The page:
Pakistan will take fiscal measures set by the International Monetary Fund (IMF) to meet its budgetary targets for the 2022-23 financial year, finance minister Ishaq Dar said on Wednesday.
The measures included reviewing subsidies in the farming and export sectors and shedding energy sector debt, he said.
The minister told a news conference in Islamabad that a "detailed discussion" had taken place with the IMF on the sidelines of a climate conference in Geneva on Monday, where the lender had emphasised a need to take fiscal measures.
A 9th IMF review to clear the release of the next tranche of funds to Pakistan has been pending since September, as the country faces a severe economic crisis with its central bank foreign reserves falling to a critical level of below $5 billion, which is barely enough for three months of imports.
Pakistan does not have any plans to take over commercial bank's foreign reserves, Dar said in a statement after the news conference, hoping the central bank reserves would improve soon.
"They (IMF) think that we should take some fiscal measures, like if there are some un-budgeted subsidies," he said, adding the latest discussion had narrowed down the issues on the IMF's agenda.
"We will achieve all our budgetary targets," he said.
Dar said that the IMF had taken up the subsidies in the export and farming sectors and the energy reforms, adding: "We will do it but it wouldn't burden any common man, it will be very targeted and categorical."
The minister did not elaborate on whether the subsidies would be cut or withdrawn altogether, saying it would be worked out, adding that the gas sector debt would be reduced from dividends of the companies.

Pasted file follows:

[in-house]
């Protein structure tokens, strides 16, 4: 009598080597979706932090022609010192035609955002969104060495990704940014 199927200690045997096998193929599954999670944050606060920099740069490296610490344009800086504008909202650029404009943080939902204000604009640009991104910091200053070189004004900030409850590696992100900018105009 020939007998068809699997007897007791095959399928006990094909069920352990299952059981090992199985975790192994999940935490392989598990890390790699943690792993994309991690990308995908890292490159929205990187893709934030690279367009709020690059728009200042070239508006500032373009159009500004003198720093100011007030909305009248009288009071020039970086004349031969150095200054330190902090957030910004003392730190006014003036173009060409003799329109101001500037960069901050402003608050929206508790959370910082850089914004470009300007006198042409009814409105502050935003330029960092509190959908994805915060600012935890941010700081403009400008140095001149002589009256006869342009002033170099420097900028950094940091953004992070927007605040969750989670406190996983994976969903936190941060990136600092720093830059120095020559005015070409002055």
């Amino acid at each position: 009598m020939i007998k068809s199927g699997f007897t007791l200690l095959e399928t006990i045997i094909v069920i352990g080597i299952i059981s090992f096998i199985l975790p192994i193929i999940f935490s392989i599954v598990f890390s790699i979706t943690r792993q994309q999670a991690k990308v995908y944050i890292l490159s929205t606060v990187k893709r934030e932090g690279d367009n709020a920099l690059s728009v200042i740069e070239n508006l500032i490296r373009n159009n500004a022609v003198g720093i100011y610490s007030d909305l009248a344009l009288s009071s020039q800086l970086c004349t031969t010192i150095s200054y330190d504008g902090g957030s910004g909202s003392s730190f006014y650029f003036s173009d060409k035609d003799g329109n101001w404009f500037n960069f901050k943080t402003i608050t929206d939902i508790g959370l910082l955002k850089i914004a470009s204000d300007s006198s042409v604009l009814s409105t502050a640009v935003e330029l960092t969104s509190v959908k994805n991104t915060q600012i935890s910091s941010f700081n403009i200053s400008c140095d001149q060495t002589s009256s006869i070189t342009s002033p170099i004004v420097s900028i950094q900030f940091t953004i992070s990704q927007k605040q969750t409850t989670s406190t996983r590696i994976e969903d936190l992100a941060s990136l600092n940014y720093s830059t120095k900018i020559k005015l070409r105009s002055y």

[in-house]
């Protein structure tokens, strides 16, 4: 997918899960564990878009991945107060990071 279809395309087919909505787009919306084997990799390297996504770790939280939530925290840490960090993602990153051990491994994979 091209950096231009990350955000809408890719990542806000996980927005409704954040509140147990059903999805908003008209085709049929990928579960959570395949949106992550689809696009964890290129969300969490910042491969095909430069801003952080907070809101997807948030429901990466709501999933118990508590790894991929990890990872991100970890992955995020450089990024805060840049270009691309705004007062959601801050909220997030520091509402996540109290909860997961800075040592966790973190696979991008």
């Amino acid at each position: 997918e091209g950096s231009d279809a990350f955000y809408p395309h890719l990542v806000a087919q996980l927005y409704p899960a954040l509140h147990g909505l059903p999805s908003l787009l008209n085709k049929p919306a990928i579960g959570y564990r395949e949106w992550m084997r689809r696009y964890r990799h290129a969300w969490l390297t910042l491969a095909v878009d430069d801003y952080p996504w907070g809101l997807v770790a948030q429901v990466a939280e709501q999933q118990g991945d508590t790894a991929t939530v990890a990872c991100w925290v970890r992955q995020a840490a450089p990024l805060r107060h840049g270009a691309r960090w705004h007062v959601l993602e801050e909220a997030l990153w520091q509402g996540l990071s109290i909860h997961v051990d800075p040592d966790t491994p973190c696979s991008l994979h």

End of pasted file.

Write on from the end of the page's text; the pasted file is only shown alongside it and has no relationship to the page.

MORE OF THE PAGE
Pakistan's power regulator has already allowed Sui Northern Gas Pipeline Ltd (SNGPL) and Sui Southern Gas Company (SSGC) to hike rates up to 75%, which is subject to cabinet approval.
The IMF approved the seventh and eighth reviews of Pakistan's bailout programme, agreed in 2019, together in August to allow the release of more than $1.1 billion.
Pakistan secured a $6 billion bailout in 2019, that was topped up with another $1 billion earlier this year.
With its dwindling reserves, the IMF programme is critical for Pakistan, which urgently need external financing to support an economy that was badly battered by devastating floods in the last monsoon season.
More than $9 billion in pledges were made by the international community for the flood recovery at a climate conference in Geneva on Monday.
Longtime ally Saudi Arabia also said on Tuesday it was considering investing $10 billion in the South Asian nation of 220 million and increasing its deposits in the country's central bank from $3 billion to $5 billion.